What is Mindfulness? (Part I)
Mindfulness is the process of paying attention to the present moment on purpose, without judgment.
Let’s break this down into three parts:
1. Paying attention: actively directing your focus
2. Present moment: remembering that life is happening right now, not in the past or the future
3. Without judgment: observing and experiencing the reality without determining if it’s “good” or “bad”
Mindfulness is not just about paying attention. It’s about how we pay attention.
I like to start with one of the most fundamental concepts: non-judgment.
This was one of the hardest things for me to learn and practice.
We’re human. We judge. That’s what we do!
We like to say this is right, that is wrong. This is good, that is bad.
We have been conditioned to look for certainty (see my blog post on fear and brain physiology here) and use black-and-white thinking.
As I started to study the practice of mindfulness, I realized how often I was viewing the world through a lens of judgment. Toward everything, everyone else, and especially myself.
I judged others when their beliefs and values weren’t congruent with my own, and focused on division instead of inclusion.
I judged myself when I made a mistake, when I didn’t get the result I was hoping for.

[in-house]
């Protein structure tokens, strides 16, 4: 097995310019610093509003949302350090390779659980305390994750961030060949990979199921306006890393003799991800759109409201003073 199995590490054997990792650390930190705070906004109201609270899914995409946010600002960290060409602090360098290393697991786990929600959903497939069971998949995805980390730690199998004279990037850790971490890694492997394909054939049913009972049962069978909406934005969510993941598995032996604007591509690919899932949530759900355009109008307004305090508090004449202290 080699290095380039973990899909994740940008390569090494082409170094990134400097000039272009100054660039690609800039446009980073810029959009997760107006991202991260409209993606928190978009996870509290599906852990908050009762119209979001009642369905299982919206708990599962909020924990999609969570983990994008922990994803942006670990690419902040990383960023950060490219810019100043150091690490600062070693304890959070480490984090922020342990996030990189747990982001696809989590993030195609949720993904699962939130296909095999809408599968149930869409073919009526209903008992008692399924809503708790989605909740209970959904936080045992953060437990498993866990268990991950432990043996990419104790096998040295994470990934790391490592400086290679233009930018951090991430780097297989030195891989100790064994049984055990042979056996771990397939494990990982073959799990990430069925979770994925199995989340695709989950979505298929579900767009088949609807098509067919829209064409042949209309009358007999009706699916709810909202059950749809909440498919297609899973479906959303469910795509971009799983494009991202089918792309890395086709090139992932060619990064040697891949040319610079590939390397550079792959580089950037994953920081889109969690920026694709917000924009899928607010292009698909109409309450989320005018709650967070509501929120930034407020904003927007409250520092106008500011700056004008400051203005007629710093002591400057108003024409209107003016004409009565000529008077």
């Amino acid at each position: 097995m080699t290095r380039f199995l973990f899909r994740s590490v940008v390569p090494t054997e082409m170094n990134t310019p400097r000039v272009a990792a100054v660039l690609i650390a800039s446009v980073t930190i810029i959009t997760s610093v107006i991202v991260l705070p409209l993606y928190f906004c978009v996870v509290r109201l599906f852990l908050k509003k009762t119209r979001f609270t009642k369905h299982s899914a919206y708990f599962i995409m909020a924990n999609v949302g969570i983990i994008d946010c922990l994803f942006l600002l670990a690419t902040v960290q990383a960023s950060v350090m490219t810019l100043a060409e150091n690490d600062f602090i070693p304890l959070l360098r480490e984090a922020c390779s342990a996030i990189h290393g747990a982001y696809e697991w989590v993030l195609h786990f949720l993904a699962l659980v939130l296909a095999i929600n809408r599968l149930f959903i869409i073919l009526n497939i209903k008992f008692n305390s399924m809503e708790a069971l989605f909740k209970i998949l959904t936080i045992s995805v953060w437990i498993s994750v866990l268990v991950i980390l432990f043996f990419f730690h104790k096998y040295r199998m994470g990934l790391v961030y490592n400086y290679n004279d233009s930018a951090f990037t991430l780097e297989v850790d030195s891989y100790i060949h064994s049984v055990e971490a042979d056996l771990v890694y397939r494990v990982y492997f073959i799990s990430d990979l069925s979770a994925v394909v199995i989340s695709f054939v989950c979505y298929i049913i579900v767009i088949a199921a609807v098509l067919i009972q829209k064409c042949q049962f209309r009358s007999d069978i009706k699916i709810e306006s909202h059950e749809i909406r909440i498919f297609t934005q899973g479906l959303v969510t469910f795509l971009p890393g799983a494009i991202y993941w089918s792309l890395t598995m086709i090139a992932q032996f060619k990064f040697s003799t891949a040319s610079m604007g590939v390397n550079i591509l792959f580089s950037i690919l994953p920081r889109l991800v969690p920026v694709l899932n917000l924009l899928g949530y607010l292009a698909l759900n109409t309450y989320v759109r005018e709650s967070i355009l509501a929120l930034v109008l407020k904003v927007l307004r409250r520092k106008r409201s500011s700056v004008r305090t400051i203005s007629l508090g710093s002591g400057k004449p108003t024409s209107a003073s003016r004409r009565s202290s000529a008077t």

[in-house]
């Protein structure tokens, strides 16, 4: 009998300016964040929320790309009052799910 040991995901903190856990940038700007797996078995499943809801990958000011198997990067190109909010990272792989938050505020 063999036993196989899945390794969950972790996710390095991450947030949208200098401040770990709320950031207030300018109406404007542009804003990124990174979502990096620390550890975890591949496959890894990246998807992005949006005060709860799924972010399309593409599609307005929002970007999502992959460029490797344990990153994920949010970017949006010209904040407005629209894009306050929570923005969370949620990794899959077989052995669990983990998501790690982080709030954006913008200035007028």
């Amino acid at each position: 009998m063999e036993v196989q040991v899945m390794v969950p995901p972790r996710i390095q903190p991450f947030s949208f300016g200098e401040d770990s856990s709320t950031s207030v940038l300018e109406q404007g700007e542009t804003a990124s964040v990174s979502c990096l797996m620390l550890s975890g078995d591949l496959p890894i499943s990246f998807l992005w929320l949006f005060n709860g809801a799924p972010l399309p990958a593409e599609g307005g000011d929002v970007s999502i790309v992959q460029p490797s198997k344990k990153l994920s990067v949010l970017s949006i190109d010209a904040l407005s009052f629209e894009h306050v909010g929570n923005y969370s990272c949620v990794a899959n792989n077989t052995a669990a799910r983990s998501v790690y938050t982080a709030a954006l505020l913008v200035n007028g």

I thought I had to be hard on myself because if not, who’s going to keep me accountable? How can I make sure to achieve and succeed?
But in reality, judgments are a filter and veil that keep us from seeing things as they really are.
Non-judgment is about being willing to see things as they actually are in the present moment. A way to be open and okay with what is.
Non-judgment allows us to be authentic in how we view and respond, because we are responding to the actual thing, not our perception of the thing.
As an exercise, I like to repeat and remind myself:
I am not my thoughts. I am simply the observer.
This allows me to take a more removed stance and be an objective third party—toward the world and my own thoughts—as best as I can.
HINT: Nothing is good or bad. It just is.
The moment we label something as good or bad, right or wrong, that is when judgment creeps in. It’s sneaky like that!
So, a big part of practicing mindfulness is learning to adopt a sense of non- judgment and become an impartial witness.
How do you stay present in your life? Comment and share below!
Want to learn more about how to practice mindfulness? Check out my bestselling book, So Much Better: Life-Changing Strategies to Develop Calm, Confidence & Curiosity to Become an Inspiring Success Story here.